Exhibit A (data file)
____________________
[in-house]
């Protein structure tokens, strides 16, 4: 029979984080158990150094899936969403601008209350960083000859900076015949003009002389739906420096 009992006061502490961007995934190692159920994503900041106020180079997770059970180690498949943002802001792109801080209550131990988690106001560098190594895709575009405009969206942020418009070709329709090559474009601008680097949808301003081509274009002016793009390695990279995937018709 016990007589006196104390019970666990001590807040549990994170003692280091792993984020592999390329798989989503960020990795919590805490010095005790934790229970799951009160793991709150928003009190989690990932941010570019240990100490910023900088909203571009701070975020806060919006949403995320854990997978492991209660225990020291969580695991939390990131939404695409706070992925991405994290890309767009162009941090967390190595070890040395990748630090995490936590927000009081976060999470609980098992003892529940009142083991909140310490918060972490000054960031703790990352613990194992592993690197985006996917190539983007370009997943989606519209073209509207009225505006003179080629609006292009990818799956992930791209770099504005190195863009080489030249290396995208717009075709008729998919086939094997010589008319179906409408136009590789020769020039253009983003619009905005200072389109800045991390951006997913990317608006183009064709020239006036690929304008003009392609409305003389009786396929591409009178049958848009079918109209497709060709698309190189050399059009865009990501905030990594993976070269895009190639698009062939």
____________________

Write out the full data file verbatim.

[in-house]
């Protein structure tokens, strides 16, 4: 029979984080158990150094899936969403601008209350960083000859900076015949003009002389739906420096 009992006061502490961007995934190692159920994503900041106020180079997770059970180690498949943002802001792109801080209550131990988690106001560098190594895709575009405009969206942020418009070709329709090559474009601008680097949808301003081509274009002016793009390695990279995937018709 016990007589006196104390019970666990001590807040549990994170003692280091792993984020592999390329798989989503960020990795919590805490010095005790934790229970799951009160793991709150928003009190989690990932941010570019240990100490910023900088909203571009701070975020806060919006949403995320854990997978492991209660225990020291969580695991939390990131939404695409706070992925991405994290890309767009162009941090967390190595070890040395990748630090995490936590927000009081976060999470609980098992003892529940009142083991909140310490918060972490000054960031703790990352613990194992592993690197985006996917190539983007370009997943989606519209073209509207009225505006003179080629609006292009990818799956992930791209770099504005190195863009080489030249290396995208717009075709008729998919086939094997010589008319179906409408136009590789020769020039253009983003619009905005200072389109800045991390951006997913990317608006183009064709020239006036690929304008003009392609409305003389009786396929591409009178049958848009079918109209497709060709698309190189050399059009865009990501905030990594993976070269895009190639698009062939």